The Neolithic would have entered the Iberian Peninsula from North Africa

The Neolithic would have entered the Iberian Peninsula from North Africa

The Neolithic It was a period in which it went from the nomadic economy to the sedentary one, based on agriculture and livestock, and much has been discussed about how it could have come to the Iberian Peninsula.

A study carried out by the Autonomous University of Madrid, the University of Seville and the Higher Council for Scientific Research (CSIC) and other Spanish, Portuguese and American universities, found that they could have reached the two known routes by a third way, and it is from the north of Africa. The study has been published in the journal 'Quaternary Research'.

Until now, two routes had been accepted: one that is identified with the first expansion of the margin of the northern area of ​​the Mediterranean Sea; the second would have been by sea, when they arrived in the Balearic Islands from Cyprus. The new research, however, proposes a third route from North Africa, according to the Neolithic evidences that have been found in the south of the Iberian Peninsula.

As part of the project, the researchers date a series of organic samples from the Neolithic, such as pets, types of cereals grown, which allow establish the Neolithic entry into southern Spain 7,500 years ago, a date similar to that of other areas of the peninsula.

But, despite the coincidence of dates, the material culture of the southern regions is very different from that documented by other Iberian areas, which suggest a phenomenon independent of the rest. Research shows that when the population of the Neolithic arrived, major changes were underway in the climate and ecosystem in and around the western Mediterranean.

The study authors have been able to rebuild the beginnings, which start with the figures from different high-resolution climatic records, both maritime and archaeological, including the substitution of fish species from the North Atlantic, such as cod, while they populated the Mediterranean slope of Malaga (Andalusia) with other species exclusive to the Mediterranean, which can still be found today. The crisis caused by climate change It hit the Neolithic people of the Sahara hard, which, according to previous studies, forced the population to a mass exodus from their settlements.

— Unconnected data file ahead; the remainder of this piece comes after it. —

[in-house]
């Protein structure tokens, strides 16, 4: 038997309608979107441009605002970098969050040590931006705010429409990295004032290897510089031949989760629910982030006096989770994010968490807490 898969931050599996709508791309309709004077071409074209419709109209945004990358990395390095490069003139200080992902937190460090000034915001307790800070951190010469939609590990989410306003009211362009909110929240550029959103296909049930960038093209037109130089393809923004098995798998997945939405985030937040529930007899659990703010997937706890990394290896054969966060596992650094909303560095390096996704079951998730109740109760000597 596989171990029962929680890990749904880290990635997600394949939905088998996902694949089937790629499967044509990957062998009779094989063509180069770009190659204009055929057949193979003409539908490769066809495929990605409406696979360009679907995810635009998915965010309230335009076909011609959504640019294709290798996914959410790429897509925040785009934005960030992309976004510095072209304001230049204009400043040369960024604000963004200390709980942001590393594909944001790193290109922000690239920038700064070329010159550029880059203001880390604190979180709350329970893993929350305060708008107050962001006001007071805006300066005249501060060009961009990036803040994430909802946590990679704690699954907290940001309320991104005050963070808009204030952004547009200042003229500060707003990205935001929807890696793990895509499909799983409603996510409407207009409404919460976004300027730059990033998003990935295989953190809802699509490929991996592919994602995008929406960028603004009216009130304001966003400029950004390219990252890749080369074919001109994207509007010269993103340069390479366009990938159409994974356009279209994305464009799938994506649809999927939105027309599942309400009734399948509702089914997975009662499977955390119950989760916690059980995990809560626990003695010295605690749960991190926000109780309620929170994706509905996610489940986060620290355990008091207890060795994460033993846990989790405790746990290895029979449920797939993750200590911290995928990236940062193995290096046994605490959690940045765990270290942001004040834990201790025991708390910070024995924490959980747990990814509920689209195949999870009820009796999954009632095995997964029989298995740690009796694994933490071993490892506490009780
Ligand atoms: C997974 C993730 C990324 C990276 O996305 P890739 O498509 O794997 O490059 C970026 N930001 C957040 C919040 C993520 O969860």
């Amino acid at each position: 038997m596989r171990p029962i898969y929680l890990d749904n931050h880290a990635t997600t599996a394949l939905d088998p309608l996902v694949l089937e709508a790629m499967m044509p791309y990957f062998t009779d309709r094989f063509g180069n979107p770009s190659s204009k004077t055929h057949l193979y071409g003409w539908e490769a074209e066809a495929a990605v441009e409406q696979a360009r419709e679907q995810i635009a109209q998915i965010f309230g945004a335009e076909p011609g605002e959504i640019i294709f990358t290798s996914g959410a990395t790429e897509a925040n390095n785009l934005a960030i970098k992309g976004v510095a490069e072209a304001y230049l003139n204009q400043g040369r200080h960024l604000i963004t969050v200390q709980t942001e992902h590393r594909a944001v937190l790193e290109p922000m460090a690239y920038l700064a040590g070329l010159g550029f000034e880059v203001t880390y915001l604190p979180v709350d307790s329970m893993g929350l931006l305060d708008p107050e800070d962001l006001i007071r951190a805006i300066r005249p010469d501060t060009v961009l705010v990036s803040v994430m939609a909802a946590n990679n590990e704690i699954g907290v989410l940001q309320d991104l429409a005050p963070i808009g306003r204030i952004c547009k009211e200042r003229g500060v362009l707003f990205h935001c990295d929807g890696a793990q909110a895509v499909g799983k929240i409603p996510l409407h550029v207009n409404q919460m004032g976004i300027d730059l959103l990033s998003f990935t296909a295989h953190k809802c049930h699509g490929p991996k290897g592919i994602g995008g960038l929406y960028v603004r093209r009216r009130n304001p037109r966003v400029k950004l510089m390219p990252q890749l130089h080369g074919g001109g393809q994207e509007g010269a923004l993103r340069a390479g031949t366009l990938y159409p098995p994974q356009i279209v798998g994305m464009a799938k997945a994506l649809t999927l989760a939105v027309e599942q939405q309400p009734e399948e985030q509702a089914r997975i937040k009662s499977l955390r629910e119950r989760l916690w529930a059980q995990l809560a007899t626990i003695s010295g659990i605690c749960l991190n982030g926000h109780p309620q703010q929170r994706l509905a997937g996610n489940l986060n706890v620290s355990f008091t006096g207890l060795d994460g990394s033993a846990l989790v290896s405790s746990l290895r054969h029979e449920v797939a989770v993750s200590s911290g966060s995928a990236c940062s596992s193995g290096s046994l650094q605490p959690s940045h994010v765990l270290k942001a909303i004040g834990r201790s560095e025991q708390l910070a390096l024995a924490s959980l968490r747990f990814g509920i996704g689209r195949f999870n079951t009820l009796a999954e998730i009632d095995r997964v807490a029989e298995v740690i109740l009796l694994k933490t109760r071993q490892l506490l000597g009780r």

Research shows that environmental changes They also had repercussions for the people who inhabited the peninsula in the Mesolithic, whose economy was based on hunting, gathering and resources from the sea. The study shows that it is here that the deposits of the most significant pre-Neolithic abandonment are recorded.

The environmental changes are believed to have been those who drove the North African population to cross the Strait of Gibraltar and reach the south of Spain, where they quickly integrated into a way of life focused on production, agriculture and livestock, beginning the beginning of the Neolithic and a new cultural dimension.

Research has identified the origin of the expansion from North Africa in the Oran city (Algeria), From where Neolithic settlers came to the Iberian Peninsula.

Source: ANSA
Image: Public domain

Graduated in Journalism and Audiovisual Communication, since I was little I have been attracted to the world of information and audiovisual production. Passion for informing and being informed of what is happening in every corner of the planet. Likewise, I am pleased to be part of the creation of an audiovisual product that will later entertain or inform people. My interests include cinema, photography, the environment and, above all, history. I consider it essential to know the origin of things to know where we come from and where we are going. Special interest in curiosities, mysteries and anecdotal events in our history.

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